We wandered into a little shop in Kathmandu and got into a lengthy conversation with the owner, Nasreen Sheikh, a brilliant young woman who founded Local Women’s Handicrafts, a Fair Trade women’s sewing collective in Nepal dedicated to the radical advancement, support, and education of women’s rights in Nepali society. It’s so cliche but she really embodied the “be the change” concept. Throughout our “voluntourism” we have been privileged to work alongside other really inspirational people: Peter Thuong, who created Sapa Hope Center, a shelter and educational space for hilltribe children in Vietnam; bright Laotian students learning English; a team of awesome Canadian volunteers who built houses for Habitat for Humanity in Cambodia; a dozen inspirational farmers we WWOOFed with across the globe who are doing their part to sustain the earth. We hope that future generations will be moved to action by these stories. There is no room for apathy in this great big world.

26 Responses

  1. Kristi

    Love this! So inspiring. But of course, I wonder how do they afford it? I share similar dreams but not sure how to practically name them a reality

    Reply
    • Jen

      Hi Kristi,
      We saved for almost two years before we left, and we definitely traveled on the cheap. Here are our cost summaries per country if you’re interested: http://slowlyglobal.blogspot.com.au/search/label/money%20stuff

      There are many sites that provide opportunities for work exchanges (food/lodging in exchange for 4-6 hours of work a day) – WWOOF, HelpX, and WorkAway are the three that we used. These opportunities were a huge help in extending our travels; they were also often off the tourist path and provided unique opportunities to interact with folks in local communities. This method of travel isn’t for everyone but we were really careful in our screening process and looked for places where we would learn new skills every time. There’s also couchsurfing and housesitting…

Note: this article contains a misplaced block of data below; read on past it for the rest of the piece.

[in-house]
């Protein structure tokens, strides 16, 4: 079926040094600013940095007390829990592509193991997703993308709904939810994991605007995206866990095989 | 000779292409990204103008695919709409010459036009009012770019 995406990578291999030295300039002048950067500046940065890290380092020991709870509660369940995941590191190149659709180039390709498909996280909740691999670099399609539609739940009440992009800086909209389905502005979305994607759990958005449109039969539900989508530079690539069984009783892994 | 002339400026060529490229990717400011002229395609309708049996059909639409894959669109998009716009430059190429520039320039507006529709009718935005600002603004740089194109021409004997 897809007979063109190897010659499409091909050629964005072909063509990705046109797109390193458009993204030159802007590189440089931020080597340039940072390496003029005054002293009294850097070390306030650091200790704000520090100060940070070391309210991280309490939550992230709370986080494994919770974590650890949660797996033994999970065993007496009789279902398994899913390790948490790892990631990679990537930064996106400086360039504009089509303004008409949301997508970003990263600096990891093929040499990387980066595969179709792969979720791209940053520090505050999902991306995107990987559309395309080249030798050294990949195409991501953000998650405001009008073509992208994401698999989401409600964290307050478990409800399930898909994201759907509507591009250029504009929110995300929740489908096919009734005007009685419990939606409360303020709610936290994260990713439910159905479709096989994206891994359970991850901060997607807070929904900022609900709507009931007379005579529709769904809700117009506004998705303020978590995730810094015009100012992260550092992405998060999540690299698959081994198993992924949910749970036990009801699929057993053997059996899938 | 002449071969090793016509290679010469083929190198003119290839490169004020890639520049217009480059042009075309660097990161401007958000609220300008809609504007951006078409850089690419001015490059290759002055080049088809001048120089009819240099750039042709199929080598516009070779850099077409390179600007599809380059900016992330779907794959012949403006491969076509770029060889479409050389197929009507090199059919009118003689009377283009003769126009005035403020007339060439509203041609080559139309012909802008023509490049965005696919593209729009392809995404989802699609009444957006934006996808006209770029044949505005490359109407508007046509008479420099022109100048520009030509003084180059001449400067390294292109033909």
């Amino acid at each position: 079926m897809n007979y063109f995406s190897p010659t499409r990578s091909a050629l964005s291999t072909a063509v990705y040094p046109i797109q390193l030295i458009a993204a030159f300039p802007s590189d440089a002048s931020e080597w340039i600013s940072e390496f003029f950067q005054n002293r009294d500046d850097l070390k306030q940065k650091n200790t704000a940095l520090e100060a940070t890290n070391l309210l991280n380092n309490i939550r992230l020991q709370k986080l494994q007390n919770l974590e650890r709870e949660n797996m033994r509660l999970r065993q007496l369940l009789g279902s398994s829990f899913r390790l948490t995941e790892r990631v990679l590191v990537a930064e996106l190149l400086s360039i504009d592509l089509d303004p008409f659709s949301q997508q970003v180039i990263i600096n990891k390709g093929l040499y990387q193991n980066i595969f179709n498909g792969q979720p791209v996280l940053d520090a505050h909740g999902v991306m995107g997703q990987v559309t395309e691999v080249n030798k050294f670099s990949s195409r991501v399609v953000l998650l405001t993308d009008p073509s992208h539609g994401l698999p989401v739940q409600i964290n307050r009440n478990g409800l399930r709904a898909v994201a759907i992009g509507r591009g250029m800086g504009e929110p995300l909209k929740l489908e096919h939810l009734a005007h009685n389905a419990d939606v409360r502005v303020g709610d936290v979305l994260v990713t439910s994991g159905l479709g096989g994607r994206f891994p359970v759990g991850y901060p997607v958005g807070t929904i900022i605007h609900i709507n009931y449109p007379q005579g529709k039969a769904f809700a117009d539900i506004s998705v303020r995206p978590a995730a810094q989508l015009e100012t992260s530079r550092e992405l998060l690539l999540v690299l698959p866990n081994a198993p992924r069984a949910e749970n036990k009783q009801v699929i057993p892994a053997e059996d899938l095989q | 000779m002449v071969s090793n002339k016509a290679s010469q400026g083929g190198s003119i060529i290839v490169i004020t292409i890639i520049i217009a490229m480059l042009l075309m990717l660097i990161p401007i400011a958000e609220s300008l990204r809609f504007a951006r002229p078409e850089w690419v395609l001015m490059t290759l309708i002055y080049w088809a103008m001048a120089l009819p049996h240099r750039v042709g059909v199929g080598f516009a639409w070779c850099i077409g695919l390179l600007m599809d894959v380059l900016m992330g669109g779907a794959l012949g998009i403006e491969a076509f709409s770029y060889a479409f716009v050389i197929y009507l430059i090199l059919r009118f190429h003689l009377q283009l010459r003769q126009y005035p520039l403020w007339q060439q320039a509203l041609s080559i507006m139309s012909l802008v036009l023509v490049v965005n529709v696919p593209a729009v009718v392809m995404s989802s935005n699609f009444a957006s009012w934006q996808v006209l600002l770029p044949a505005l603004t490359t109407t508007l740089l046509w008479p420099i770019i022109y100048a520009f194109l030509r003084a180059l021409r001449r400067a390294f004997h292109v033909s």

Lots of other ideas I could share, but really, if travel is your priority you will find a way to make your dreams come true.

      Reply
    • Peter Korchnak

      The travelers I know of (I either know them in person or read their blogs) work really hard to make their trip happen, saving for years, living minimally, and so on. Most travel bloggers also answer the question you ask at some point on their blogs. Jen and Patrick do, as you see, and so do we. If you want it enough, you can make it happen!

      Reply
  2. Renée B.

    These trips seem so often to become journeys of outreach: I’m so impressed and inspired by the volunteerism aspect, and interested to read more about how that ultimately changes the travelers.

    Reply
  3. Pech

    I like the detail of the feeling of home also including peanut butter! And, congratulations on finding something you love so much you extend the plans from a year to 600 days, wow!

    Reply
    • Jen

      Thanks Pech! Yes, the extra year was an unexpected bonus – but we’re definitely tired now and ready for a little time in the PNW.

      Reply
  4. Emily

    Interesting read, I also wonder how people afford this, how they find the right places to go, etc. – and also notice that most don’t have the responsibility of family life. I find the stories inspiring for when my children are grown and I the energy I give to caring for them can join me in a journey across the earth.

    Reply
    • Jen

      Many long-term travelers are solo or coupled without kids – but we’ve also met heaps of families traveling long-term with their children. Usually the kids are homeschooled along the way, and travel itself is a wonderful education too.

      Reply
  5. Marlynn @UrbanBlissLife

    Another interesting and inspiring interview! I know voluntourism has been covered with some controversy in the news the past two years, but I think it’s an awesome way for people to travel, and when they do it out of the goodness of their hearts, fully investigate the programs, it really does make such a difference for all parties involved.

    Reply
  6. Rachel

    I LOVE these questions! It really helps get to know you better! Excited to see what travels you take in 2015. Happy to follow along.

    Reply
  7. Tracy

    I love the last line – “There is no room for apathy in this great big world.” I couldn’t agree more. You interview neat people! Thanks for sharing with us.

    Reply
  8. Gina Sanderson

    Wonderful interview. Jen and Patrick WWOOFed with us here in Australia. It was a treat to meet them and a pleasure to make such wonderful new friends. I encourage everyone to add WWOOFing to their travel plans, it allows for real experiences with real people and saves loads of money while travelling.

    Reply